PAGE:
Flowers are full of color, depth, and texture which makes them a perfect subject for hobbyist and professional photographers. In The Art of Flower Photography with Kathleen Clemons, you’ll learn how to take photographs of flowers that highlight their mystery and inherent beauty.

Kathleen has been called the “Georgia O' Keeffe of flower photography," and in this class she’ll teach you how she creates her unforgettable images. You’ll learn about:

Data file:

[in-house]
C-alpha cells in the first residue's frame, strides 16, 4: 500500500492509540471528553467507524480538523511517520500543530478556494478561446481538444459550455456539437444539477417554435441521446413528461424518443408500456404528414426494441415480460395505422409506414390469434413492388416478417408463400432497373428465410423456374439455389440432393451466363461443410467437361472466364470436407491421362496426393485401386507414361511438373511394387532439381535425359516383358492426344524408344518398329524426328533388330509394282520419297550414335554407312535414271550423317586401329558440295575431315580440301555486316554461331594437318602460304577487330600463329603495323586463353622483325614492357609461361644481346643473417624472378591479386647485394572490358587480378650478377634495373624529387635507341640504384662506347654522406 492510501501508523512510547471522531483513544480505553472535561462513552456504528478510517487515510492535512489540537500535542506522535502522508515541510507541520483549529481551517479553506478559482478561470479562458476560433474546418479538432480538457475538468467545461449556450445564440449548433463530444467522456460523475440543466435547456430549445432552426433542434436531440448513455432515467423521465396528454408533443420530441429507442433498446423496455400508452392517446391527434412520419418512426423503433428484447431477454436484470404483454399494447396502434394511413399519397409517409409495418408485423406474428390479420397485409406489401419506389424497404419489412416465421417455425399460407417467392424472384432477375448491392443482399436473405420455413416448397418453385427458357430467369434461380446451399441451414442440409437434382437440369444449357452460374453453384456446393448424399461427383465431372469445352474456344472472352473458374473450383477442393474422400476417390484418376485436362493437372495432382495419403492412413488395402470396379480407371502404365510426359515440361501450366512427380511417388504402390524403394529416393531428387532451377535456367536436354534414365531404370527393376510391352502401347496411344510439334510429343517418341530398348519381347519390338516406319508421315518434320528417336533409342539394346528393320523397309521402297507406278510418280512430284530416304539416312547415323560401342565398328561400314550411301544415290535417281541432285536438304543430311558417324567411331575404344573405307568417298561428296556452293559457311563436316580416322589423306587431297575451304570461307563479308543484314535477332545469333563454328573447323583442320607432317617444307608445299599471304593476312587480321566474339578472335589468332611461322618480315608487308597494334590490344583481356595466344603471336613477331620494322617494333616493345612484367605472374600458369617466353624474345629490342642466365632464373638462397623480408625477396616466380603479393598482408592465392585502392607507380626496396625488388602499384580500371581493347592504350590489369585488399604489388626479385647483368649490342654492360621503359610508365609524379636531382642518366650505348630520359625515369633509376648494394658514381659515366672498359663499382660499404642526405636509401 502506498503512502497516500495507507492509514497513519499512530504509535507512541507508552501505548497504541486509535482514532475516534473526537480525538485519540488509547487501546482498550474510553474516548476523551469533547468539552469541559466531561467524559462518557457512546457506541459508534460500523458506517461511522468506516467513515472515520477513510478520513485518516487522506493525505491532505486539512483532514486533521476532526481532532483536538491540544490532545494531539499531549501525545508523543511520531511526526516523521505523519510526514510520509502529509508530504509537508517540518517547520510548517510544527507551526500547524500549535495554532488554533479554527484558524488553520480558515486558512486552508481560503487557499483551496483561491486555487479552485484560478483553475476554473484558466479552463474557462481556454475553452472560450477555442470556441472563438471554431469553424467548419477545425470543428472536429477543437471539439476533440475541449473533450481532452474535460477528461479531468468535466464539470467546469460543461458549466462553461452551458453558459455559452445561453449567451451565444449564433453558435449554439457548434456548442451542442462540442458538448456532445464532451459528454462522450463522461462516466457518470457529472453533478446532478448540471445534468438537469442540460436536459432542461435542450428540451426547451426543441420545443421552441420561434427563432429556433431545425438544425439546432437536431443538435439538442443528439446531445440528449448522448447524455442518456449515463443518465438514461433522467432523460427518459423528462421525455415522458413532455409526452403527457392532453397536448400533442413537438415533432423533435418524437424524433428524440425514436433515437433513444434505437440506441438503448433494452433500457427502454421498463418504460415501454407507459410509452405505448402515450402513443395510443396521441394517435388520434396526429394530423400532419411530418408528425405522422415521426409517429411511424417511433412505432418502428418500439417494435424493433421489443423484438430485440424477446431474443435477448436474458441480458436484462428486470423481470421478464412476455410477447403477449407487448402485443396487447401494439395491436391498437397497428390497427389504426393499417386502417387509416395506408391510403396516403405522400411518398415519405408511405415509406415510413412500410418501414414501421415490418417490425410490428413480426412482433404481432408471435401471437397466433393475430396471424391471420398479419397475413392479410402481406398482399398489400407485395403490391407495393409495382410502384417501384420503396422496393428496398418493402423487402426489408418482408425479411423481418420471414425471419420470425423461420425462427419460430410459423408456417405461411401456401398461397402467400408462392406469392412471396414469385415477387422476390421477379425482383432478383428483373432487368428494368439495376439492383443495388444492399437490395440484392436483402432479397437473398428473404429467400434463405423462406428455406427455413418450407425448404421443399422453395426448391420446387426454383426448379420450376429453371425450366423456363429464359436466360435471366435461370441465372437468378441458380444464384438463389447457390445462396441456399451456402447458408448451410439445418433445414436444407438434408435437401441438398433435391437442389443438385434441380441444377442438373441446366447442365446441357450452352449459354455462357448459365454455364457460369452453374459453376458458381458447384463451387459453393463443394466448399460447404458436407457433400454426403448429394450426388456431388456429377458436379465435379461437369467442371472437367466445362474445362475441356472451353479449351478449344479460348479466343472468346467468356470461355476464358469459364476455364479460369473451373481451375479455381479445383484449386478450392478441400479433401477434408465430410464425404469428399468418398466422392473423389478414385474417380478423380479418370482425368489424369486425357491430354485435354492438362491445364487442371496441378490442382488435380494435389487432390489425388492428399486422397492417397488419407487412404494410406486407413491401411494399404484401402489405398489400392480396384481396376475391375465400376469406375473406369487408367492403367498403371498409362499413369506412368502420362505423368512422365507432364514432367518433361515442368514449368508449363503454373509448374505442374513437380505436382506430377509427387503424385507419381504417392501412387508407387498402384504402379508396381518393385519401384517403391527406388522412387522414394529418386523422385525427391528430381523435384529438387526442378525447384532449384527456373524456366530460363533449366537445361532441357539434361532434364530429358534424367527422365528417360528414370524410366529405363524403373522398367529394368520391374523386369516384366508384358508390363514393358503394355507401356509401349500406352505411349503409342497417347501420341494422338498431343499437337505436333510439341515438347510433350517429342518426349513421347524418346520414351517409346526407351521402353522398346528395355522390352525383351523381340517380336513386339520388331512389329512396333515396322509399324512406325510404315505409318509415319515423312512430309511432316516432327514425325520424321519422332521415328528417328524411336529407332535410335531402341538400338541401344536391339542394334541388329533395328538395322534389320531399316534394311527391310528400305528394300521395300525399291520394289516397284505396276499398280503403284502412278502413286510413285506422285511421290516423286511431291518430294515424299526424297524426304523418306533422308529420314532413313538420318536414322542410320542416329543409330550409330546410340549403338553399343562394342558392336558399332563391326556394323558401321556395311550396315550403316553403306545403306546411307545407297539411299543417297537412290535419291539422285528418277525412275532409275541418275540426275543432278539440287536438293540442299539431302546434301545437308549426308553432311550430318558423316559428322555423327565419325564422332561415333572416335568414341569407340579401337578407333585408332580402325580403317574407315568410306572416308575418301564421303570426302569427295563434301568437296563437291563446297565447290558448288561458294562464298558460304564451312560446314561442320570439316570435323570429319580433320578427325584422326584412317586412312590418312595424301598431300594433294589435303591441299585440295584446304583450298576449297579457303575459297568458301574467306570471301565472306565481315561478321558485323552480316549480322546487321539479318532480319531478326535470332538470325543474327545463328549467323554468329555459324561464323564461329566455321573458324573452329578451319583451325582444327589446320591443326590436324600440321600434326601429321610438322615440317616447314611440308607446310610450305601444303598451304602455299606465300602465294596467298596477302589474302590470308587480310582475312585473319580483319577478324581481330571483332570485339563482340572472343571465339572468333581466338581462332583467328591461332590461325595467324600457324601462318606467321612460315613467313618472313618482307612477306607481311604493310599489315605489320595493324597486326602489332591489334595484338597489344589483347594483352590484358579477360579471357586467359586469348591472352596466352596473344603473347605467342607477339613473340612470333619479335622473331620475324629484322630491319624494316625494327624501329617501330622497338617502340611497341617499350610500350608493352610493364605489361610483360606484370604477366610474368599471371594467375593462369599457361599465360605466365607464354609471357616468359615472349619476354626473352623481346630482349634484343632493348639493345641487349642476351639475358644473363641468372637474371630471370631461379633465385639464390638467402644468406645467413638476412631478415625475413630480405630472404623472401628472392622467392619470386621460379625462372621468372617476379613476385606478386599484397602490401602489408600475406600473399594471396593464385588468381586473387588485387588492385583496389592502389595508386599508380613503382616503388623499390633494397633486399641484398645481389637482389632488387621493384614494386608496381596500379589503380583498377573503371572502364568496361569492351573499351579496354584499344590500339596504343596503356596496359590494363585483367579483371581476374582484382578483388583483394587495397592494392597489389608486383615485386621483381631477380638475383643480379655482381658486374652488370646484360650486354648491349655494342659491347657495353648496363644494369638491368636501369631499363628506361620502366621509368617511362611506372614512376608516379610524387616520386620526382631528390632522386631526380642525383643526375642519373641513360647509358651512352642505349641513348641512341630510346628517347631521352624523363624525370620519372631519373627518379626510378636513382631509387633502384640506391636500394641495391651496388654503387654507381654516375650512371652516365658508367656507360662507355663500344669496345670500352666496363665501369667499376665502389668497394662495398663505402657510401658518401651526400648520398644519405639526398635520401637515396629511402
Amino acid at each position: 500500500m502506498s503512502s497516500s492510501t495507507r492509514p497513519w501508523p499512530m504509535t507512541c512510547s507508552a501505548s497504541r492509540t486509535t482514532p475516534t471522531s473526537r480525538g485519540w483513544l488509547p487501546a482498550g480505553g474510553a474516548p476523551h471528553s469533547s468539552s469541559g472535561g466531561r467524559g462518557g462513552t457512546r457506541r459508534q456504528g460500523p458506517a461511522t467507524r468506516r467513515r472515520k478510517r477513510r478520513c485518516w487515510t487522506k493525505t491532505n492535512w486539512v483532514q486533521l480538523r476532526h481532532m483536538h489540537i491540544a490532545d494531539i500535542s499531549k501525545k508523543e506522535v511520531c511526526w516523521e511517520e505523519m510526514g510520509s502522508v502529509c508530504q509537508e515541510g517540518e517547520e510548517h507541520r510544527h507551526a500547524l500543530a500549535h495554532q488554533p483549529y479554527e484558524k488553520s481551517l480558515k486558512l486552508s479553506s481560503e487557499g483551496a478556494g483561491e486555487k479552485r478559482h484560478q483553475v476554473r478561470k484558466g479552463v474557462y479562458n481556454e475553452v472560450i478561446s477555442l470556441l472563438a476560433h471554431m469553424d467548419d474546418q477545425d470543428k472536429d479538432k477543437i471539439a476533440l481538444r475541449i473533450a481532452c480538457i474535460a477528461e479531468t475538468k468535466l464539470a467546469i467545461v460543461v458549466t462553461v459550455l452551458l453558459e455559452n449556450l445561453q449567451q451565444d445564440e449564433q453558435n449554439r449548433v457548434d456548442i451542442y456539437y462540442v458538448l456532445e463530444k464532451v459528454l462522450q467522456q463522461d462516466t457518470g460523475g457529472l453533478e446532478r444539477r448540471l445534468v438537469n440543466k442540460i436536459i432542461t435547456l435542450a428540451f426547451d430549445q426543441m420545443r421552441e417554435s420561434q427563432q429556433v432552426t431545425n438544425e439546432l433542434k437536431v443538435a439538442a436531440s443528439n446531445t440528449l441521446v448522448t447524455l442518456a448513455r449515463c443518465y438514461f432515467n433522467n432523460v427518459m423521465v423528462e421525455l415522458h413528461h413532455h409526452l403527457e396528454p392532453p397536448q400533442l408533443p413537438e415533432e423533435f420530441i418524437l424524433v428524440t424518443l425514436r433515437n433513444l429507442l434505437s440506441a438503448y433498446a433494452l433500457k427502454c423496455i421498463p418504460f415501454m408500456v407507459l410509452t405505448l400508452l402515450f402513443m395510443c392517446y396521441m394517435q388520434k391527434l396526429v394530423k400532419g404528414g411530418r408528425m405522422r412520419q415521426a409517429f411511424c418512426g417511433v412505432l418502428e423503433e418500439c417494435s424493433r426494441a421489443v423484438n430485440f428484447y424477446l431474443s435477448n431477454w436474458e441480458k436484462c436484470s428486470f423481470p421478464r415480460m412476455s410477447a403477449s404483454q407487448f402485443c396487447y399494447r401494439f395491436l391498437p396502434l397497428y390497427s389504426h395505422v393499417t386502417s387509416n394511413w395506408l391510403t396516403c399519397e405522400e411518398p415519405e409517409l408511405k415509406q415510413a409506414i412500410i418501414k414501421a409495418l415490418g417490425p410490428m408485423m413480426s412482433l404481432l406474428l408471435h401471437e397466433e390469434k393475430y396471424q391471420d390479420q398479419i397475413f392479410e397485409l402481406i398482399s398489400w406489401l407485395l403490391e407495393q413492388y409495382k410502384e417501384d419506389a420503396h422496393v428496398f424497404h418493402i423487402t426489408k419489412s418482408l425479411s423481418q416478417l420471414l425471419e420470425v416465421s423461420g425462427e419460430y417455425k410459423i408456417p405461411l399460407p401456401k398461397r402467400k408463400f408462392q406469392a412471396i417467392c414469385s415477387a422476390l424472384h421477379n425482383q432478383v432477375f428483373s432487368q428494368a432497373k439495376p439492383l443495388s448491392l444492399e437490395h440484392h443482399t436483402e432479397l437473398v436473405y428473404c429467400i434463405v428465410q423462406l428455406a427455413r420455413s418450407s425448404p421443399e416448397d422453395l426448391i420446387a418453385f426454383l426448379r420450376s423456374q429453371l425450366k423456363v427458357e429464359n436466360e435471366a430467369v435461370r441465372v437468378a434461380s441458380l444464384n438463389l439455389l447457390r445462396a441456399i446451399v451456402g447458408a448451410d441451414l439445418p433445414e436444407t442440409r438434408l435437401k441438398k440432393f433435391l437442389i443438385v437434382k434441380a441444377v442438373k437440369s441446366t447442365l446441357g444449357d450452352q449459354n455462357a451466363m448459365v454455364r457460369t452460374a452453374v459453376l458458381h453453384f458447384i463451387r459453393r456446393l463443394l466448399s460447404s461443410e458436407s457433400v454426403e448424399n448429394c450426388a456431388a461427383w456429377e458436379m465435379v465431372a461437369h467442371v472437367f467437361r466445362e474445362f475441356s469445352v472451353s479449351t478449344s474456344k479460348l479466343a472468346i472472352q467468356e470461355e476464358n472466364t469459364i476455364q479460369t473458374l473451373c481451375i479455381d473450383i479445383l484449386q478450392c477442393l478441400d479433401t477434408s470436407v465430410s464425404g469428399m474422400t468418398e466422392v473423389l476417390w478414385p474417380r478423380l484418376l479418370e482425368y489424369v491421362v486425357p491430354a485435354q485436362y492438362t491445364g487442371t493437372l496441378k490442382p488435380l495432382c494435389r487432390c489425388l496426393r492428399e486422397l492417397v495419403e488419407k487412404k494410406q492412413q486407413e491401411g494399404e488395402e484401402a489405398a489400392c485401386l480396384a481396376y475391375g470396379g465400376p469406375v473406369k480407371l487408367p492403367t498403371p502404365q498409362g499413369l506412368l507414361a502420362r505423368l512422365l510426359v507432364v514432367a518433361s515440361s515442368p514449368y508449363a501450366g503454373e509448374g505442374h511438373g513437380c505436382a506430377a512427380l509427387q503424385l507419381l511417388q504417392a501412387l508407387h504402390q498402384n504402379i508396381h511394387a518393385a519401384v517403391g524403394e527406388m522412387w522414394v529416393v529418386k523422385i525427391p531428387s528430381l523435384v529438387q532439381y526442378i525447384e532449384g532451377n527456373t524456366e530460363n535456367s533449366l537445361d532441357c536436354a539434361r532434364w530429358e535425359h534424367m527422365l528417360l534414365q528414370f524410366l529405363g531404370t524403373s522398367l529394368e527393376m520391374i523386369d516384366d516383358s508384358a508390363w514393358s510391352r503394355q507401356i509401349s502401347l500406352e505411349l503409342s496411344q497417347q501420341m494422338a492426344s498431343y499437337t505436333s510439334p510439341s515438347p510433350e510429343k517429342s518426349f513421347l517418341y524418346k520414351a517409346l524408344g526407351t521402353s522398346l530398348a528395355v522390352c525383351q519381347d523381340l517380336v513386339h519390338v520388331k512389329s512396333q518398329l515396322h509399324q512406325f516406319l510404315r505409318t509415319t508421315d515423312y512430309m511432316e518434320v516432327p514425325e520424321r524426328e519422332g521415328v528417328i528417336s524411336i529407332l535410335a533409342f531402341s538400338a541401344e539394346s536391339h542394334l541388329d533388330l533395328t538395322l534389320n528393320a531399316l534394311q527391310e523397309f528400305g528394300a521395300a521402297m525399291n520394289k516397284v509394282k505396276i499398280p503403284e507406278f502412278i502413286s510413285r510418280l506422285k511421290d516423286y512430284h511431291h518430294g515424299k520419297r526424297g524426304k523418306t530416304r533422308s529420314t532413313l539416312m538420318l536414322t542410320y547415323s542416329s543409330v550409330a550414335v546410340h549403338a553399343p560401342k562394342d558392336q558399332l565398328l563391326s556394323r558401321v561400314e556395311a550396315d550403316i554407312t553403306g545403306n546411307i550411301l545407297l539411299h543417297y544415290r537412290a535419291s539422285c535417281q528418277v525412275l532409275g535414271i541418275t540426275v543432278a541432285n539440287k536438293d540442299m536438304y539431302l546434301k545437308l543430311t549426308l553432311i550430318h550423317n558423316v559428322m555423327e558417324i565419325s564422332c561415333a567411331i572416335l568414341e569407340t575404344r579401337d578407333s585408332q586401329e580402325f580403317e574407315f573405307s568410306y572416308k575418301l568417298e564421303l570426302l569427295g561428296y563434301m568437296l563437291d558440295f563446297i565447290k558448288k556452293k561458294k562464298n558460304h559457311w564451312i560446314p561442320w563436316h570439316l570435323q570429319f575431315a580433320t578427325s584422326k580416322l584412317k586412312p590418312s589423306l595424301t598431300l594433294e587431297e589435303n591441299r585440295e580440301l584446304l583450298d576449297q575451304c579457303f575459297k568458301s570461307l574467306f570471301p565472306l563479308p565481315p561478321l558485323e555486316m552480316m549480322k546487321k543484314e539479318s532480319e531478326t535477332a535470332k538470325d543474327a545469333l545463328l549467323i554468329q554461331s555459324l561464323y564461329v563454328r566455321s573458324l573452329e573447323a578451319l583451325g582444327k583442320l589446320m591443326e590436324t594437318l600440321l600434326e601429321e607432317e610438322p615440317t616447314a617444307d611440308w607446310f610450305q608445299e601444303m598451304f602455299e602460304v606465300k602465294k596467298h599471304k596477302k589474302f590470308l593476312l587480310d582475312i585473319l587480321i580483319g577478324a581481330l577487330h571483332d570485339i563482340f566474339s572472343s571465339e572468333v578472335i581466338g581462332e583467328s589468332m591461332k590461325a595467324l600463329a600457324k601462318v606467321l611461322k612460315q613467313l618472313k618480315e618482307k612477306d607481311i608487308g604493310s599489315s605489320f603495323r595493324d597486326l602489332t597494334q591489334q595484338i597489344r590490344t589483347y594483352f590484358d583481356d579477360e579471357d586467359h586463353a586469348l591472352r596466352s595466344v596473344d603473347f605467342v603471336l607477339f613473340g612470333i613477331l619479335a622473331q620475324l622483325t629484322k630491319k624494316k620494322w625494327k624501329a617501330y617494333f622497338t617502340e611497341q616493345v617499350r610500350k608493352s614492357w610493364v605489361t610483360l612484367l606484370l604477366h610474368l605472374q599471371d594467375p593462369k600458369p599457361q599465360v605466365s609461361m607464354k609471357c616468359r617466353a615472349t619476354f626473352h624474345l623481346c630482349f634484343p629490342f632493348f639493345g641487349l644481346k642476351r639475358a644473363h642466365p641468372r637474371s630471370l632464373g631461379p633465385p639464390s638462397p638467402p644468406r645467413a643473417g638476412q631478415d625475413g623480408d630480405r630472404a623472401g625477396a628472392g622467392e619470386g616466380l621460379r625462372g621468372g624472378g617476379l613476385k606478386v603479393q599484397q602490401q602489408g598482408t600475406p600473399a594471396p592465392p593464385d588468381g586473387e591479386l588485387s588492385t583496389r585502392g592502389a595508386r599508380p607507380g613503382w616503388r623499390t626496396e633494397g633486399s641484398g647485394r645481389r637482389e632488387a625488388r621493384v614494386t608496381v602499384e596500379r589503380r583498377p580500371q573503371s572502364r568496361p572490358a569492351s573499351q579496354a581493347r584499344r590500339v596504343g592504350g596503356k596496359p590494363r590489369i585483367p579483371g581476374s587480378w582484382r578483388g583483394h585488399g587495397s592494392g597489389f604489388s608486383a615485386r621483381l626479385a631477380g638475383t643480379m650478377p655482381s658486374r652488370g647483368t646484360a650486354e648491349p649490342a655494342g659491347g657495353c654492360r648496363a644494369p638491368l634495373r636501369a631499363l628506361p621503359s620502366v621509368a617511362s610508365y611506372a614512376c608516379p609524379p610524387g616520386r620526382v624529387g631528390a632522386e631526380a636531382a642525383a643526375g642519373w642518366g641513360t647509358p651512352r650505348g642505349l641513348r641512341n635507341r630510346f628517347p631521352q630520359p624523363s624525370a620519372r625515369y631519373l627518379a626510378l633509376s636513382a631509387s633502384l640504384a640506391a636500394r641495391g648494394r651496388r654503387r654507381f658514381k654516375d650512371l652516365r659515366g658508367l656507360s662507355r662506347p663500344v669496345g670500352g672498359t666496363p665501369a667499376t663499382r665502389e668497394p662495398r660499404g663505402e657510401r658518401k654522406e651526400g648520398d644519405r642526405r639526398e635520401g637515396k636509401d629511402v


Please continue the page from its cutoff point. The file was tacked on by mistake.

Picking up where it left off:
• Choosing gear and equipment for flower portraits 
  • The importance of good light and how to find it
  • Factors that affect depth of field 
  • Guidelines on where to place the subject in the frame

You’ll learn the difference between artistic and documentary images and how to work in both styles. Kathleen will also offer flower photography tips on shooting some of the most popular flowers including: roses, callas, poppies, cosmos, orchids, daisies, and wildflowers.

Flowers are abundant, beautiful, and universally loved – learn how to create stunning portraits of them in The Art of Flower Photography with Kathleen Clemons.